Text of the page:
The privatization of public art

So how public is our public art anyway? With the case of “Dawn Shadows”, an exuberant steel sculpture by Louise Nevelson at 200 W Madison St.  in Chicago, it depends. It was outside, now it’s inside. Is it still “public”? The building at 200 W Madison was designed by SOM and completed in 1982. Nevelson’s piece was installed on the raised public plaza the next year.

These archival images show a free and proud piece of public art.

In 2006, the property owner, Tishman Speyer decided they needed to jazz up the building. One of their moves was to bring the plaza inside, along with its sculpture. Powell/Kleinschmidt Inc designed the well-detailed space. It even won an AIAChicago Honor Award. That is how these buildings work. To be a “Class A” office building, you gotta have super transparent glass, supported at very few points, almost disappearing, and you gotta be a “Class A” office building to get good law firms as tenants. So to make their building more attractive to current and potential tenants, with little regard to its attractiveness to the average Chicagoan, they put a glass box around a piece of public art. It looks like a caged beast, about to thrash against its box.

As an undergrad at The University of Wisconsin-Milwaukee, I read a piece about what constitutes public art. (I am looking for it right now). Among other aspects was the question of whether one can sit on a piece of sculpture. If yes, then it was public art, if no, then it was not, and to demonstrate this idea they showed a picture of “Dawn Shadows” outdoors, with people sitting on it. It was definitely a piece of public art.

The imprisonment in action.

One major change that came with the encasement of the plaza occurred with the perception of the sculpture itself. When a piece is left to the elements, one assumes, it can withstand a little bit of human interaction and we feel free to physically engage with the art. As soon as it becomes protected from the out of doors, we are subconsciously led to believe that it is delicate, discouraging us from getting into contact with it, which is, presumably, what the artist intended.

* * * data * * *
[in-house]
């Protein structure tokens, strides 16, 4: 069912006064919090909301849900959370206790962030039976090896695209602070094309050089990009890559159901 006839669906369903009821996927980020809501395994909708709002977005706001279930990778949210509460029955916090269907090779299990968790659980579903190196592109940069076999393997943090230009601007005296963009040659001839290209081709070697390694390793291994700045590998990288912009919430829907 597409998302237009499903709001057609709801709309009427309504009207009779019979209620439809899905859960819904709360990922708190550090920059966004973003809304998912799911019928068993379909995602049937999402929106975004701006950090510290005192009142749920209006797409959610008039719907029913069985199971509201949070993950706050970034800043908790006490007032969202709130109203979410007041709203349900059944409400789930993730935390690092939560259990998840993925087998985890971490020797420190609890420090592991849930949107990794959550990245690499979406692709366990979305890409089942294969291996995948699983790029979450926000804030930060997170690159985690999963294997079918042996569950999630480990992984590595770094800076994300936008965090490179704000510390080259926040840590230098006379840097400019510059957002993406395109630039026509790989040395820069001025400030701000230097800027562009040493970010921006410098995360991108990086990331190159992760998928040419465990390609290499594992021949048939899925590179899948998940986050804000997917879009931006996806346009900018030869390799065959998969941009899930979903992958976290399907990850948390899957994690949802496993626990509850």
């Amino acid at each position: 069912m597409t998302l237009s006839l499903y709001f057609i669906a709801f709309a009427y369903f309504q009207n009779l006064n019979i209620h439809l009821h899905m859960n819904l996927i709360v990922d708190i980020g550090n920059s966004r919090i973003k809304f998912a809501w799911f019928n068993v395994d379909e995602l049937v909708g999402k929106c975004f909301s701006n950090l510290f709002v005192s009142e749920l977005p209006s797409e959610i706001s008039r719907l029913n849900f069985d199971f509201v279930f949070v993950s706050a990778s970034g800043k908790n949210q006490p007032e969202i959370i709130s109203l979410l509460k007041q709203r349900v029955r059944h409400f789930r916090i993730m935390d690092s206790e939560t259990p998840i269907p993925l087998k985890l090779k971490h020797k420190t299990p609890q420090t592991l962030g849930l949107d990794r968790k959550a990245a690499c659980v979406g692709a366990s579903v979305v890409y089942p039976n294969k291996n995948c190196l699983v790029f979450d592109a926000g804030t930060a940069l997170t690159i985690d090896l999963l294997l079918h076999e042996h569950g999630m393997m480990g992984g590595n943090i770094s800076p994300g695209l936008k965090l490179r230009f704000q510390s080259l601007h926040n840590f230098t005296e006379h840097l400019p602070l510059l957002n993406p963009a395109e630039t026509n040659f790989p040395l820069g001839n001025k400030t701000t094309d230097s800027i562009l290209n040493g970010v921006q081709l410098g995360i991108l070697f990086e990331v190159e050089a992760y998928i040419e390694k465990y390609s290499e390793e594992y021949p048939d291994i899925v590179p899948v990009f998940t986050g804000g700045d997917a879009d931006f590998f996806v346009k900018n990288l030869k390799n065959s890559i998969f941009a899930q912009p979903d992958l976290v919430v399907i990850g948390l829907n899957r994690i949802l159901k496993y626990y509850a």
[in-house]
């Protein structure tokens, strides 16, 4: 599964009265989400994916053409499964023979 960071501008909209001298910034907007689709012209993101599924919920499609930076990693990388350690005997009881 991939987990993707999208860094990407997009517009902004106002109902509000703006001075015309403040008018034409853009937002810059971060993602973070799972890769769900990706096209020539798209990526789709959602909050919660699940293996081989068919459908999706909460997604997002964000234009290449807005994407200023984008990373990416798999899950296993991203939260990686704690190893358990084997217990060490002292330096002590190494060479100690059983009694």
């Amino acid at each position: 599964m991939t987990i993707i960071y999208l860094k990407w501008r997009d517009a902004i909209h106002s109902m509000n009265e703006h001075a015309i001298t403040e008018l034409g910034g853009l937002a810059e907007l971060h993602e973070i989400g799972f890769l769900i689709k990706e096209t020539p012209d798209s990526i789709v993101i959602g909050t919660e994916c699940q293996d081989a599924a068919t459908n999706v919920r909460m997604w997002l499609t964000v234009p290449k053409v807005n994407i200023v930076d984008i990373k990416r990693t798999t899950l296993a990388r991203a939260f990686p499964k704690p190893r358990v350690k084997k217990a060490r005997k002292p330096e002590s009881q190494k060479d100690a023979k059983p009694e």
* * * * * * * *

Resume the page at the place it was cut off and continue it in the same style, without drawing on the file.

Dawn Shadows, captured by a fancy box, never to be sat upon again.

But what I find more distressing is the perceptual shift in the nature of the space in which the sculpture now resides. Although the lobby is open to the public, and the security guards are polite and informative, it is decidedly less inviting than an exterior plaza. Of course, the same private rules apply to indoor plazas and outdoor plazas, but once you are inside a building, everything becomes so much more serious. So can you still sit on “Dawn Shadows”? I don’t know, and I didn’t try, but they added some white marble benches along side the sculpture, suggesting that they’d prefer you not to.

"Sit Here" Photo: Scott McDonald, Hedrich Blessing

So there you go, if you subscribe to the theory that public art must, at the least, provide a place to sit down, and I sure do, then Tishman Speyer is guilty of taking art away from the people of Chicago in an attempt to impress and retain tenants. That’s pretty mean spirited, to do that in name of profit, but that is how it is done. I While I can’t stop a property management company like Tishman from doing what they will do, I sure will call them out for effectively privatizing a piece of the “public” realm.  And because much of what we recognize as “public art” is owned by private companies and sits on private property, it important to recognize when this occurs.

One Response to “The privatization of public art”
  1. Andres says:

    As a teenager I started treking in from the suburbs alone to check out Chicago. On one of my first trips I ran into this sculpture. I thought it was pretty neat and decided to go inside and check it out. I was immediately flanked by security and told that I had to leave.

    Good post

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